Conversations among corporate executives are changing. When I talk to other CEOs, we still discuss the digital transformation of their businesses and how to meet the needs of their stakeholders amid economic uncertainty, but there is a new focus on environmental, social and governance (ESG) programs. Instead of discussing ideas for the future, C-suite executives around the country are hitting the accelerate button now, and there’s no sign of slowing down.
This trend was validated by data from the 2021 KPMG U.S. CEO Outlook, which gathers insights from CEOs of large companies. Over three-quarters of CEOs surveyed are prioritizing the social component of their ESG programs and 76% are looking to lock in the sustainability and climate change gains they have made over the past 18 months.
Considering the current environment—the ongoing Covid-19 pandemic, sustained calls for social justice, the visible impacts of climate change and the expectations of investors—it’s clear that ESG progress will be the measuring stick for CEOs. ESG is now a business imperative, and how CEOs respond can impact the loyalty and growth of their customer base, their ability to attract and retain top talent and their standing with investors and other core stakeholders.
There is no one-size-fits-all option to ESG, as each company’s ESG journey is specific to its industry, maturity and unique business and operating models. But by establishing ambitious ESG targets and successfully executing on these commitments, organizations have an opportunity to truly stand out. Leading CEOs understand this and are making meaningful investments in their ESG strategies. KPMG recently announced plans to dedicate more than $1.5 billion over the next three years specifically to focus on the ESG change agenda, as part of its ongoing multi-billion-dollar investment program.
CEOs are committed to the E in ESG. Over the past few months, we have seen firsthand the impact of climate change on our planet. Leaders want to do what they can to mitigate climate change and are committed to reducing emissions and promoting sustainability. They also understand that the regulatory environment is shifting, as the Biden administration, and governments across the world, prioritize addressing climate change through prospective new regulations and disclosure requirements.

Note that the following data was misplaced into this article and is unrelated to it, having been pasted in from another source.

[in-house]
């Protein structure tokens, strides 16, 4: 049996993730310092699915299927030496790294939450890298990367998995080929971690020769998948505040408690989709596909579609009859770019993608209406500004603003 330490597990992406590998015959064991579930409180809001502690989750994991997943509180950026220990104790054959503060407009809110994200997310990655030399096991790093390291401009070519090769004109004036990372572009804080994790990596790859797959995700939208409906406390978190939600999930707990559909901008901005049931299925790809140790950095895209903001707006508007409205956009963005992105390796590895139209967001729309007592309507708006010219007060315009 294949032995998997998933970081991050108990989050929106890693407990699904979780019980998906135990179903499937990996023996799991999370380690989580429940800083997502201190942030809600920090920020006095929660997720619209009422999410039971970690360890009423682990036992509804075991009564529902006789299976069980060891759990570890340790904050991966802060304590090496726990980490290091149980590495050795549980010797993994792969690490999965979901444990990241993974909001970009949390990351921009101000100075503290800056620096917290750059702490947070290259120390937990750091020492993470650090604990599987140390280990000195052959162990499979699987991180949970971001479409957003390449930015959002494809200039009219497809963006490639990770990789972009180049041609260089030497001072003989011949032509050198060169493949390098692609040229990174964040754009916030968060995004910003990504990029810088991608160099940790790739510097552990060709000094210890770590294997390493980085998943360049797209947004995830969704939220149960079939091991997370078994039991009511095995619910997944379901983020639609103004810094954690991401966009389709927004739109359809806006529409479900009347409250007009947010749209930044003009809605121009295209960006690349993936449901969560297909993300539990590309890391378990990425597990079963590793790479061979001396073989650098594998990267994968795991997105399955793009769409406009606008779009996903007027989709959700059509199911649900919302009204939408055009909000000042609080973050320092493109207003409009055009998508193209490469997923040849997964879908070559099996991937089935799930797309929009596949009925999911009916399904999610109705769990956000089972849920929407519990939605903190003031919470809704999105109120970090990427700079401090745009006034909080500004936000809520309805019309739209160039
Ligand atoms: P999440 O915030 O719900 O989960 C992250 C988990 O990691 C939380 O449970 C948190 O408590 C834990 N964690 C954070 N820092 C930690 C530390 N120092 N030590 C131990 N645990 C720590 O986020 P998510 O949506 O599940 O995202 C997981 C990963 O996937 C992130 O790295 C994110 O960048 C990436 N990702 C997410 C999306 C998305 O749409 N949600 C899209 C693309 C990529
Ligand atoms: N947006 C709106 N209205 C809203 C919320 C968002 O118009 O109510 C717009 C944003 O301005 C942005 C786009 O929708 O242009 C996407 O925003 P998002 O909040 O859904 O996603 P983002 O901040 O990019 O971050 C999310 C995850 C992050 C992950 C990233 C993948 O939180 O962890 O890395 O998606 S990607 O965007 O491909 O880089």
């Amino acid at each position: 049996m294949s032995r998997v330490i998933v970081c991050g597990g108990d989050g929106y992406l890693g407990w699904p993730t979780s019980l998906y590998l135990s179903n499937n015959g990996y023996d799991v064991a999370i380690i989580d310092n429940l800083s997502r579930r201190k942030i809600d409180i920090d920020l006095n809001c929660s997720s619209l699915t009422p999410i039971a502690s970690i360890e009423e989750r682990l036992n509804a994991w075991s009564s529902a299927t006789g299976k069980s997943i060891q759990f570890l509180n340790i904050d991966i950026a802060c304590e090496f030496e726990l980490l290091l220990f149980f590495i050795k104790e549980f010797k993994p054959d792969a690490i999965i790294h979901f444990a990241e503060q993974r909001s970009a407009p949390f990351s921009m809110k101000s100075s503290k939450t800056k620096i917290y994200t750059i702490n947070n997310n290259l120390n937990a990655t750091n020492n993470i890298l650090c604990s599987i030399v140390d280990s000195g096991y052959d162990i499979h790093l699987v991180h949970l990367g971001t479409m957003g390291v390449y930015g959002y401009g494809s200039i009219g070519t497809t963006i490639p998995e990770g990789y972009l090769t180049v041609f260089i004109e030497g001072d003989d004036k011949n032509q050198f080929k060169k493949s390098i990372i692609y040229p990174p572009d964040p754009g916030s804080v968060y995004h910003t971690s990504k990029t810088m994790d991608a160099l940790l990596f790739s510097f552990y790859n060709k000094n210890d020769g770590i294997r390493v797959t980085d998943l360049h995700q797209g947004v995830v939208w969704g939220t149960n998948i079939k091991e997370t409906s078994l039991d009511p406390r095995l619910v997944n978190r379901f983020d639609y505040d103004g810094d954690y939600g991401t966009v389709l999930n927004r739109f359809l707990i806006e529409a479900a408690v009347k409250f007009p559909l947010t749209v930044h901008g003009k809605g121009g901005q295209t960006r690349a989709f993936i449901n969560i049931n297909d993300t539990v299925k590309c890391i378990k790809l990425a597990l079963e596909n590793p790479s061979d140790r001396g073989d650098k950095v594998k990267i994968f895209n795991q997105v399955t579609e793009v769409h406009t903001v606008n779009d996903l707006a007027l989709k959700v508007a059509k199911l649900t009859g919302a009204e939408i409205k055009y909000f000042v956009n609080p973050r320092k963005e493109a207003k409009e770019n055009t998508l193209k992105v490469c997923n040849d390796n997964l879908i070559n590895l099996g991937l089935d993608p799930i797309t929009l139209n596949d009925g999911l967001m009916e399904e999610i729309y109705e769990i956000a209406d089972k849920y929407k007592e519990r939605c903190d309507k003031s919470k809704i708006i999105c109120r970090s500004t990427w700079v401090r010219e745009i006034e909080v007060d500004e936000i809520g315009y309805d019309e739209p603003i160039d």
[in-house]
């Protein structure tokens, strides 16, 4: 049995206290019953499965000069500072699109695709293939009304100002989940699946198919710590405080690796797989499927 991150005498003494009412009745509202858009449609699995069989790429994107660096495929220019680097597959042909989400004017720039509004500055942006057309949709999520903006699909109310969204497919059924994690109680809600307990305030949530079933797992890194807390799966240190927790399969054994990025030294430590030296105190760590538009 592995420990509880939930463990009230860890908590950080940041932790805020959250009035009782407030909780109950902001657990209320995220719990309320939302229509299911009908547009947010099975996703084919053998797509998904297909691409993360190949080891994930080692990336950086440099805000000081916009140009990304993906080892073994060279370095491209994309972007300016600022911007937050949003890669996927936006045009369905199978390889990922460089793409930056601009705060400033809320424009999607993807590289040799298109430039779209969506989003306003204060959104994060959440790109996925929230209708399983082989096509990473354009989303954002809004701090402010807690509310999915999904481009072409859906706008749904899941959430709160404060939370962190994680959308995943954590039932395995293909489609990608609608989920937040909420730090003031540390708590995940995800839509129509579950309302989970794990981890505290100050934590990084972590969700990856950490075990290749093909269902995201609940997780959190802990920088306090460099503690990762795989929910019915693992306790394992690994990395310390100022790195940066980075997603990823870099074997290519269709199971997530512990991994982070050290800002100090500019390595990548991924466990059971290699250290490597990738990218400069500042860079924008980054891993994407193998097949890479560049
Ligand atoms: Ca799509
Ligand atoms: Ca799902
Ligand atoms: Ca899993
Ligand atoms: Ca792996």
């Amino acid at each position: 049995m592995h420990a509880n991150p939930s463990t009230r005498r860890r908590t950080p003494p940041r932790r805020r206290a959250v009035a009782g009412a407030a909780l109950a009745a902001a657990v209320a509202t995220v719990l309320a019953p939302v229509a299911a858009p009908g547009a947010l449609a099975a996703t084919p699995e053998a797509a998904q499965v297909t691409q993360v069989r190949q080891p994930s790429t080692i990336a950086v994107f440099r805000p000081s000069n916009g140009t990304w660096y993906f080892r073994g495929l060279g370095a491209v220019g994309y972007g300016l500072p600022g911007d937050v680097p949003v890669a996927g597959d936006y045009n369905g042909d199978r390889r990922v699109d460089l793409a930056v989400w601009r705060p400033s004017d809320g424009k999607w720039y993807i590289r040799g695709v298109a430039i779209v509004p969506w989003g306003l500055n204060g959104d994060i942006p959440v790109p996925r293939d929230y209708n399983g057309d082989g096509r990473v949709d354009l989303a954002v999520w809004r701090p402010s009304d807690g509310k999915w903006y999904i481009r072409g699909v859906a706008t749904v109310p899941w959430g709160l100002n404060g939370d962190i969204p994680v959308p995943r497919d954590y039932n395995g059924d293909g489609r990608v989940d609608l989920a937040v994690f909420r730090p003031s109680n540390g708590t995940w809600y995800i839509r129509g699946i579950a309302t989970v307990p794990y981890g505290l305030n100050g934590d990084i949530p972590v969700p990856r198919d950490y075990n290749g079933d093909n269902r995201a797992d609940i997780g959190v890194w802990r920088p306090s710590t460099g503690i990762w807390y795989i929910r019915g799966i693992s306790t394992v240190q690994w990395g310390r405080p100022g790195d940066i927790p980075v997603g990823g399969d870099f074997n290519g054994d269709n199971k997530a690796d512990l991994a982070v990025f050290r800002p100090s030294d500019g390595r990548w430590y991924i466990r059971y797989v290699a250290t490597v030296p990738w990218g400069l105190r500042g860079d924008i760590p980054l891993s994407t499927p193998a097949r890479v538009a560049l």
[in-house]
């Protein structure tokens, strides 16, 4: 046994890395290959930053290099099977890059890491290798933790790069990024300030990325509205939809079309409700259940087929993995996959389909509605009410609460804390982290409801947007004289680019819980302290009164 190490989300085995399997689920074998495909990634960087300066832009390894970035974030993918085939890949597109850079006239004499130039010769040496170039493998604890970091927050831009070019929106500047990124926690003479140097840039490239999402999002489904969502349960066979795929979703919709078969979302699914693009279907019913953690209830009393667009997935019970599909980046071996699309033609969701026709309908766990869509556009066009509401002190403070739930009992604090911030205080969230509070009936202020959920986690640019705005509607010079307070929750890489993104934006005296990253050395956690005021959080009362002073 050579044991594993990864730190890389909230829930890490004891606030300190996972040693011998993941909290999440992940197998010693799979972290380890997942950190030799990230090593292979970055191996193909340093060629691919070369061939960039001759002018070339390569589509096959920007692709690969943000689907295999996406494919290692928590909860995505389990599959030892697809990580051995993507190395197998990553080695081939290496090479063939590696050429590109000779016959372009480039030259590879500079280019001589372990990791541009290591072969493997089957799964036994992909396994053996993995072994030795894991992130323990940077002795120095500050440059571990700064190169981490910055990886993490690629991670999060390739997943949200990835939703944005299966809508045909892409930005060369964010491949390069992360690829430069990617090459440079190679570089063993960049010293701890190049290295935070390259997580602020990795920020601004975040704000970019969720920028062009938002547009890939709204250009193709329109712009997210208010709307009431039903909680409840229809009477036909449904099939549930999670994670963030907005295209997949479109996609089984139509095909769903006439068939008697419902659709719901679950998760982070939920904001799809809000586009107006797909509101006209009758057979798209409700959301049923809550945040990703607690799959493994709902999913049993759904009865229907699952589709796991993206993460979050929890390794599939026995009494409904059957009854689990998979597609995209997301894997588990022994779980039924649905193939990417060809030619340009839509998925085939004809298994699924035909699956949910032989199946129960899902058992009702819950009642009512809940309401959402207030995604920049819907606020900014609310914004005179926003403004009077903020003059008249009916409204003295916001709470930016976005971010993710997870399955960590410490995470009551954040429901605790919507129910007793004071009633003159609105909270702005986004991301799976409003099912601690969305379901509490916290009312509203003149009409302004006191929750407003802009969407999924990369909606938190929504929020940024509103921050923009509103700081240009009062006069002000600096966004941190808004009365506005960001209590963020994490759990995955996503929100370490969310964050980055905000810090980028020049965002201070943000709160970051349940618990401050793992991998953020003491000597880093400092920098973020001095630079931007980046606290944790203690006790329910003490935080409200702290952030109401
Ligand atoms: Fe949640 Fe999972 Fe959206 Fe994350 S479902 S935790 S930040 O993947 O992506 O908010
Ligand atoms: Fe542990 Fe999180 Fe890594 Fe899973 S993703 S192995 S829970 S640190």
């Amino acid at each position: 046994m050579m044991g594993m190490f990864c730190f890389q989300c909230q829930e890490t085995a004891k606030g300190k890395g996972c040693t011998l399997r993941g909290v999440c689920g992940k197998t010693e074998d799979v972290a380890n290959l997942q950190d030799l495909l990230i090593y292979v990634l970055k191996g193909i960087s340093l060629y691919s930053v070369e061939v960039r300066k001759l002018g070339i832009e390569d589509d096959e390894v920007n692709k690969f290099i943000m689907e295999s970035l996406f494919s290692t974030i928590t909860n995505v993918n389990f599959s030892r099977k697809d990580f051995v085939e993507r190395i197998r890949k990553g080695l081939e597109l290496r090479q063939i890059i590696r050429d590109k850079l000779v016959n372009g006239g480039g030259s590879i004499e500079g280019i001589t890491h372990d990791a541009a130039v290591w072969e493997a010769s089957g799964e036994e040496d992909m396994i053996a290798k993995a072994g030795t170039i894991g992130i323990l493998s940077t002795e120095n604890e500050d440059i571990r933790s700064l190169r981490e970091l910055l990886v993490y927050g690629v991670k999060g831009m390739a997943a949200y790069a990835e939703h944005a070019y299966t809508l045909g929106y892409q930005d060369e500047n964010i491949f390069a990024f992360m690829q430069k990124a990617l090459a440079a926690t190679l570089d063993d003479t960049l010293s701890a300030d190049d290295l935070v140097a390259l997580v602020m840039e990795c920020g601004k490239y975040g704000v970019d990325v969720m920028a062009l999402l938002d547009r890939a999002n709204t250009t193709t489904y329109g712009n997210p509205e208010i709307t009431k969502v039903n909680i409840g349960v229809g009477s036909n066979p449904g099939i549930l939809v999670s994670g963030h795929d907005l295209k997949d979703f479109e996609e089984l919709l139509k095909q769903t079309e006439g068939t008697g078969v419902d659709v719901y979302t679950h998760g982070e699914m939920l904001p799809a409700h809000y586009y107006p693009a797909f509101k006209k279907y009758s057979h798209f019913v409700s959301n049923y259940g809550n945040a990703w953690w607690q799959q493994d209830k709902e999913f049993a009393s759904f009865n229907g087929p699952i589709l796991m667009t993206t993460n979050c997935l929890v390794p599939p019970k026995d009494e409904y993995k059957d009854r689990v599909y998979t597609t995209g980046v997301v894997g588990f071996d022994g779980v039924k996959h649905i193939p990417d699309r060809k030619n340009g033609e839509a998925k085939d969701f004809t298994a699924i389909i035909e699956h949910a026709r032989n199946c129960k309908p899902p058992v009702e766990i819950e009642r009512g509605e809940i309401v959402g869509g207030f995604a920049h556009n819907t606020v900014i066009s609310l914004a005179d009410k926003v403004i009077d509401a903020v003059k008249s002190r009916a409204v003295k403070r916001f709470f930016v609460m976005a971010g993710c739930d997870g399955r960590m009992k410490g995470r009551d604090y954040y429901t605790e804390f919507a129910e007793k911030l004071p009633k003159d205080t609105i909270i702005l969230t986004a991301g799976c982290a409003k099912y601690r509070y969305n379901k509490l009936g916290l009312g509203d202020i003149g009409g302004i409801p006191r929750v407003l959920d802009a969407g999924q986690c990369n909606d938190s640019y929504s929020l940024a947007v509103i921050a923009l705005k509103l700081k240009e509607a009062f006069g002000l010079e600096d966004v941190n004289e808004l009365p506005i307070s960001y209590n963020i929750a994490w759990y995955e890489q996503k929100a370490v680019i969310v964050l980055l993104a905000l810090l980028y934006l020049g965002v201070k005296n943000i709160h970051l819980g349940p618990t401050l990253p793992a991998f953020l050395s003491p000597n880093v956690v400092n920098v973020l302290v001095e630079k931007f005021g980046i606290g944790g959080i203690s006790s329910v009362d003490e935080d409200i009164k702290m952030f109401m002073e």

When it comes to the S, many CEOs are taking a range of steps to ensure everyone is given fair and equitable access to opportunities and that the people in their organizations are fully supported, especially as the nation continues to navigate the evolving future of work. These efforts include increasing HR resources dedicated to employee well-being and mental health, introducing new benefits and programs for caregivers, and offering ongoing training and development.
Every CEO and board member I meet with specifically wants to discuss diversity, equity and inclusion. They recognize that they will be held personally accountable for achieving measurable progress. This meaningful change will come from transparency and an openness to constructive engagement, both within organizations and with external stakeholders. At KPMG, we launched our first Diversity, Equity and Inclusion transparency report this past spring and plan to release regular updates to keep ourselves accountable as we push toward our goals.
And, without question, the G is always front and center for CEOs. Organizations, especially in today’s environment, will not succeed without strong governance. Board diversity, appropriate risk management, and building the right approach to sustainable value creation are key strategic priorities for boards, CEOs and management teams.
The success of the application of ESG boils down to one core theme: authenticity. For an ESG plan to resonate, it needs to be specifically tailored to a company’s values and approach to business. CEOs must embed purpose in their efforts to meaningfully close the gap between aspirations and results. CEOs realize there are heightened expectations— 77% feel the public is looking to business to address societal challenges. The question facing leaders now is how they will meet the moment in a way that is true to them, and their business.
Robust engagement with diverse stakeholders, responsible investing practices, leveraging data to guide strategy and measure impact and progress without bias, and driving action through partnerships, alliances and advocacy will be hallmarks of businesses that rise to the occasion and successfully embed ESG into business strategy.
The moment has come for corporations to fully lean into ESG—its importance will only grow. My advice to CEOs: don’t wait. By investing in ESG today, CEOs will help ensure the future success of their businesses by creating long-term value for their stakeholders, positive social change, and sustainable growth for years to come.